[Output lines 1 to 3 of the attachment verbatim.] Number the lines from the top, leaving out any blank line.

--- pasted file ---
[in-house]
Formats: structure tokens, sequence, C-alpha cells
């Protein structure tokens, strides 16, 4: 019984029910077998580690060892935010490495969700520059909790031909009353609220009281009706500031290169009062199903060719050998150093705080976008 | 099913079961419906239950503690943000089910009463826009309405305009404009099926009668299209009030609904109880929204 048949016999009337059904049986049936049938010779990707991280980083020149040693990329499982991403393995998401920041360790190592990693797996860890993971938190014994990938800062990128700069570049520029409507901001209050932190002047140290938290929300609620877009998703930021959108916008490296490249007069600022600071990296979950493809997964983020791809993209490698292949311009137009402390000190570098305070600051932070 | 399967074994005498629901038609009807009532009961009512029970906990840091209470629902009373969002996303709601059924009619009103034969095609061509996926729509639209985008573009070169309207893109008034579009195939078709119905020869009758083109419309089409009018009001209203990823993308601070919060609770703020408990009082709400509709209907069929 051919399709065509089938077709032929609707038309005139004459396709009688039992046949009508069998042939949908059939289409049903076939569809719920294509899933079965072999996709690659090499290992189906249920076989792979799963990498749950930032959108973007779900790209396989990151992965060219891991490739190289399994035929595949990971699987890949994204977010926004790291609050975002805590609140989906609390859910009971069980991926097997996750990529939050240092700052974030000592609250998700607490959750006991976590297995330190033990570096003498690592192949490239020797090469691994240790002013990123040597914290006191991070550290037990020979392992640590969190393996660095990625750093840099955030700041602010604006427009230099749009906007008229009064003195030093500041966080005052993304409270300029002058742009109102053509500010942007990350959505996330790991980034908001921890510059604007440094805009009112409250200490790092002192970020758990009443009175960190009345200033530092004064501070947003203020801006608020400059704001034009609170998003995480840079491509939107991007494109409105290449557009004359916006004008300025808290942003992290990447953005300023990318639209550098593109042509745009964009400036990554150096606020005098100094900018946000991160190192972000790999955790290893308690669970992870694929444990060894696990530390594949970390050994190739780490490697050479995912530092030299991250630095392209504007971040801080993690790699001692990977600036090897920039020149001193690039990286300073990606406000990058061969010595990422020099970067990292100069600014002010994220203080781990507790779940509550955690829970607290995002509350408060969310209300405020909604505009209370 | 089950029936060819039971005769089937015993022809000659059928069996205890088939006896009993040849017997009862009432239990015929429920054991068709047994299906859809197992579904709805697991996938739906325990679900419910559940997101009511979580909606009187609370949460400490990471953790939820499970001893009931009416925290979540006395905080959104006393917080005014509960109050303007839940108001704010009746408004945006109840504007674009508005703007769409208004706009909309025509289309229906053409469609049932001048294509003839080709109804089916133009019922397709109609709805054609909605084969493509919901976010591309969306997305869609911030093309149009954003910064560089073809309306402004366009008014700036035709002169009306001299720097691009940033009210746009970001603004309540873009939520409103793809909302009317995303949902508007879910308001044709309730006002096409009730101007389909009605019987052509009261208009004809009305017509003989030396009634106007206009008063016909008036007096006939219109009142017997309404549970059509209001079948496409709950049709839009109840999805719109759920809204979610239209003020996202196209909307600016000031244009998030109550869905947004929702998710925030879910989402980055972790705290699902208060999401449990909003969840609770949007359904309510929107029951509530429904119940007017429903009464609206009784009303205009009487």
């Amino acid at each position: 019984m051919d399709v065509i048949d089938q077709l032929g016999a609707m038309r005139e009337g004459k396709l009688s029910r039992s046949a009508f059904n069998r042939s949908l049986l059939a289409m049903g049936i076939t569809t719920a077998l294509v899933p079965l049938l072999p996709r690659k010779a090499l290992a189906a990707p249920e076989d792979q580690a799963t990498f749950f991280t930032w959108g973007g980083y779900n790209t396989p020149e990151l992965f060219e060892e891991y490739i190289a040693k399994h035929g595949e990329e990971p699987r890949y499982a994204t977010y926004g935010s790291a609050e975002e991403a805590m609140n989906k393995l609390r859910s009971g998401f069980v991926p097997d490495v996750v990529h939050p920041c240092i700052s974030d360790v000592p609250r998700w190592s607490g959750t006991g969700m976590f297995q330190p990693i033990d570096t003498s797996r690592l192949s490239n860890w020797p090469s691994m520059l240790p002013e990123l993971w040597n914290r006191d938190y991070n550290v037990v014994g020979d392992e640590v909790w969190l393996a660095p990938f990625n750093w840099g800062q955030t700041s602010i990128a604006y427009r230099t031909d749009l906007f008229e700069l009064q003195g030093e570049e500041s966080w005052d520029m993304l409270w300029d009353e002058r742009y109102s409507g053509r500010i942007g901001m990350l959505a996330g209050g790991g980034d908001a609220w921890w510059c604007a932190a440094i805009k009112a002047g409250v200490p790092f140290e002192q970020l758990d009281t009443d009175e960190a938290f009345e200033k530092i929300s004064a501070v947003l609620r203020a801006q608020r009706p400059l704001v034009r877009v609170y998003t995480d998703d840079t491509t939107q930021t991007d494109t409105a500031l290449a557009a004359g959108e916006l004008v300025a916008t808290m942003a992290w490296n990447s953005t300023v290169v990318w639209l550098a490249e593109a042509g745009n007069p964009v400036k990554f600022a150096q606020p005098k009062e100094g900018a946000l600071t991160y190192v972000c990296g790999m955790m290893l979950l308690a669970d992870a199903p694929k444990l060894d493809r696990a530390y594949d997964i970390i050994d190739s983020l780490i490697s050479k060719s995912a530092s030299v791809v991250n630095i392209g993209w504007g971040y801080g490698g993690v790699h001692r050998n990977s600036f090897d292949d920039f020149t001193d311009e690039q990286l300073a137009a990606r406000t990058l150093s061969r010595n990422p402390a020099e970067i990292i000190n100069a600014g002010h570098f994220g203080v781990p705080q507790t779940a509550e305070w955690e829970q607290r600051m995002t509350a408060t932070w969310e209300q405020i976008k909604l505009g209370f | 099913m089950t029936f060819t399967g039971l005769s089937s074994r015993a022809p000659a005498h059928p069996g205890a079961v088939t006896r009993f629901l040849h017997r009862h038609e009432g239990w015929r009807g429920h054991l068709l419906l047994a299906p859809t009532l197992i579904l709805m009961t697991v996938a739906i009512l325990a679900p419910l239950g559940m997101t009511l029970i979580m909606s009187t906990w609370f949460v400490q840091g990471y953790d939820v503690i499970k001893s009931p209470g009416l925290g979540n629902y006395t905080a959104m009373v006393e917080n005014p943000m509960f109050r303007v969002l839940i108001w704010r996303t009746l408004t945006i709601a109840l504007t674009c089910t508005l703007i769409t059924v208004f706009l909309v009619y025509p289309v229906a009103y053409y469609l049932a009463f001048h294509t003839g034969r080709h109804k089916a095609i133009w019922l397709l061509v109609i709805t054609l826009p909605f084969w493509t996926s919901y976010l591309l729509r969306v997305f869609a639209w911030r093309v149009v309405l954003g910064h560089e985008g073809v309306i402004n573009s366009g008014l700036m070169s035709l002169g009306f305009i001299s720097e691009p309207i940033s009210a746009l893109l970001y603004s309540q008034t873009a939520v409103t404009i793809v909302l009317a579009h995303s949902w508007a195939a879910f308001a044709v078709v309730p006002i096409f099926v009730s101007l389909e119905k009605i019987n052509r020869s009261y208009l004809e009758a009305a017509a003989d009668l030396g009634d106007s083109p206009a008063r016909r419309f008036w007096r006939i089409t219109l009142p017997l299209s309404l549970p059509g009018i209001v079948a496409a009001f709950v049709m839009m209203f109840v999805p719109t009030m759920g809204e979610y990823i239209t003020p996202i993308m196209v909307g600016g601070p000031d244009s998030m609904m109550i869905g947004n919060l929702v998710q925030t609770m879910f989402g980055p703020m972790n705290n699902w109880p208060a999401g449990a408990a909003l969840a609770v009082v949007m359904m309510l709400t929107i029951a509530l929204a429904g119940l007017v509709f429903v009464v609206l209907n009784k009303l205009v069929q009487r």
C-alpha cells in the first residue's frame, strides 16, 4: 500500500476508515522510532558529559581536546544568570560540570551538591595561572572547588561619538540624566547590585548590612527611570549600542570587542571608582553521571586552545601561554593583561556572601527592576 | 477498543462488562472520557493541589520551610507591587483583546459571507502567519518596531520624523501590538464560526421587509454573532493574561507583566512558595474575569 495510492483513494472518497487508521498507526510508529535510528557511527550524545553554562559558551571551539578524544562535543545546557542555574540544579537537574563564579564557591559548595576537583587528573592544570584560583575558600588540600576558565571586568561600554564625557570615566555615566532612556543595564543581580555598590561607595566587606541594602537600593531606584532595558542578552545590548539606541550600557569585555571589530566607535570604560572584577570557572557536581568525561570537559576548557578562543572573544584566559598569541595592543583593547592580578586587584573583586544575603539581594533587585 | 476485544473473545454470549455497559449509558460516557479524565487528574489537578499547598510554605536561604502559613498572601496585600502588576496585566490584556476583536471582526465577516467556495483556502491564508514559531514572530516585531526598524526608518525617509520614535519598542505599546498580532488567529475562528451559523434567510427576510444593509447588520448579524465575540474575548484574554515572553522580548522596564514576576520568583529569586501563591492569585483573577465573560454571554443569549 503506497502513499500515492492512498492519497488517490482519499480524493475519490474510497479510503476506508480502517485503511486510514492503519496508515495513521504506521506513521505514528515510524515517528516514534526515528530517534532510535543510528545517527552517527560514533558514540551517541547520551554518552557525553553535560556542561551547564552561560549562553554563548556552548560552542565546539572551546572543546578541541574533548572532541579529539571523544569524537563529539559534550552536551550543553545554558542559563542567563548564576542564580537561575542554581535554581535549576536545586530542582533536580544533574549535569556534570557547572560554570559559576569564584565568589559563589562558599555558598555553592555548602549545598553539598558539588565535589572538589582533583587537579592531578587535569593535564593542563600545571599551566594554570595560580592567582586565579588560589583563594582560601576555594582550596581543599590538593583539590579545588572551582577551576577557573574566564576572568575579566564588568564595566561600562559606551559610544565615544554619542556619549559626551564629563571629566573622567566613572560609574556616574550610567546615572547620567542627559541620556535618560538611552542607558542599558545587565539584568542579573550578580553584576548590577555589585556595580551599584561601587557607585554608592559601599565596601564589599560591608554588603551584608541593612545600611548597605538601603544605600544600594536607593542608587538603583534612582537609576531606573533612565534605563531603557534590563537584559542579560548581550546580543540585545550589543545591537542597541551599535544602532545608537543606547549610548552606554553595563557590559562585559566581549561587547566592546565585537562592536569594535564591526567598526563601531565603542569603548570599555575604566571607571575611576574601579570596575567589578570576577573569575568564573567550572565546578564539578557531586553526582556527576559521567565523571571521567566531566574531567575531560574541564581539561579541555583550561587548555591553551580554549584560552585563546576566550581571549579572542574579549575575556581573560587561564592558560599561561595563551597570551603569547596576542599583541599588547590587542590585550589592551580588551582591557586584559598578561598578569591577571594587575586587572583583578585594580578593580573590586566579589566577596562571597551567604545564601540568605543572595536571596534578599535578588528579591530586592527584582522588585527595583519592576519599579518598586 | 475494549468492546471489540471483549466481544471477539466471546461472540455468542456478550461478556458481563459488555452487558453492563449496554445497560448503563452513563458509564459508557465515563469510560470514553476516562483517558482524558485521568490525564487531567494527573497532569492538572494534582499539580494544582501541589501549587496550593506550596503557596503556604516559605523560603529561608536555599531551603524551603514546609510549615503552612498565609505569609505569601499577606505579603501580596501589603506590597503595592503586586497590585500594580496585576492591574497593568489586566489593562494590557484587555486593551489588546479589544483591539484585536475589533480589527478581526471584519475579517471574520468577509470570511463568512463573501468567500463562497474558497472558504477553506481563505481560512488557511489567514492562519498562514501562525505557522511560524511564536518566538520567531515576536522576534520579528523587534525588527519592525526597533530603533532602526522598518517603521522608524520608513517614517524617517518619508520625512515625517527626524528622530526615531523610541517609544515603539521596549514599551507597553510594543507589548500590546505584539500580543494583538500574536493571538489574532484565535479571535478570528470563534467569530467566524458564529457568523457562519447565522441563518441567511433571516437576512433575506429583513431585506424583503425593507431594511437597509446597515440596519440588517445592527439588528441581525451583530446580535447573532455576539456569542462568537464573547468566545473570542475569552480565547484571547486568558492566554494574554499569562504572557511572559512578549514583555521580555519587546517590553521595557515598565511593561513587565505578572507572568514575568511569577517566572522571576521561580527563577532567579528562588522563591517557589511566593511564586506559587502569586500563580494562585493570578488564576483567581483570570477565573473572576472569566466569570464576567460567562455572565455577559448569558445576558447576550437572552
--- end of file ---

[in-house]
Formats: structure tokens, sequence, C-alpha cells
């Protein structure tokens, strides 16, 4: 019984029910077998580690060892935010490495969700520059909790031909009353609220009281009706500031290169009062199903060719050998150093705080976008 | 099913079961419906239950503690943000089910009463826009309405305009404009099926009668299209009030609904109880929204 048949016999009337059904049986049936049938010779990707991280980083020149040693990329499982991403393995998401920041360790190592990693797996860890993971938190014994990938800062990128700069570049520029409507901001209050932190002047140290938290929300609620877009998703930021959108916008490296490249007069600022600071990296979950493809997964983020791809993209490698292949311009137009402390000190570098305070600051932070 | 399967074994005498629901038609009807009532009961009512029970906990840091209470629902009373969002996303709601059924009619009103034969095609061509996926729509639209985008573009070169309207893109008034579009195939078709119905020869009758083109419309089409009018009001209203990823993308601070919060609770703020408990009082709400509709209907069929 051919399709065509089938077709032929609707038309005139004459396709009688039992046949009508069998042939949908059939289409049903076939569809719920294509899933079965072999996709690659090499290992189906249920076989792979799963990498749950930032959108973007779900790209396989990151992965060219891991490739190289399994035929595949990971699987890949994204977010926004790291609050975002805590609140989906609390859910009971069980991926097997996750990529939050240092700052974030000592609250998700607490959750006991976590297995330190033990570096003498690592192949490239020797090469691994240790002013990123040597914290006191991070550290037990020979392992640590969190393996660095990625750093840099955030700041602010604006427009230099749009906007008229009064003195030093500041966080005052993304409270300029002058742009109102053509500010942007990350959505996330790991980034908001921890510059604007440094805009009112409250200490790092002192970020758990009443009175960190009345200033530092004064501070947003203020801006608020400059704001034009609170998003995480840079491509939107991007494109409105290449557009004359916006004008300025808290942003992290990447953005300023990318639209550098593109042509745009964009400036990554150096606020005098100094900018946000991160190192972000790999955790290893308690669970992870694929444990060894696990530390594949970390050994190739780490490697050479995912530092030299991250630095392209504007971040801080993690790699001692990977600036090897920039020149001193690039990286300073990606406000990058061969010595990422020099970067990292100069600014002010994220203080781990507790779940509550955690829970607290995002509350408060969310209300405020909604505009209370 | 089950029936060819039971005769089937015993022809000659059928069996205890088939006896009993040849017997009862009432239990015929429920054991068709047994299906859809197992579904709805697991996938739906325990679900419910559940997101009511979580909606009187609370949460400490990471953790939820499970001893009931009416925290979540006395905080959104006393917080005014509960109050303007839940108001704010009746408004945006109840504007674009508005703007769409208004706009909309025509289309229906053409469609049932001048294509003839080709109804089916133009019922397709109609709805054609909605084969493509919901976010591309969306997305869609911030093309149009954003910064560089073809309306402004366009008014700036035709002169009306001299720097691009940033009210746009970001603004309540873009939520409103793809909302009317995303949902508007879910308001044709309730006002096409009730101007389909009605019987052509009261208009004809009305017509003989030396009634106007206009008063016909008036007096006939219109009142017997309404549970059509209001079948496409709950049709839009109840999805719109759920809204979610239209003020996202196209909307600016000031244009998030109550869905947004929702998710925030879910989402980055972790705290699902208060999401449990909003969840609770949007359904309510929107029951509530429904119940007017429903009464609206009784009303205009009487």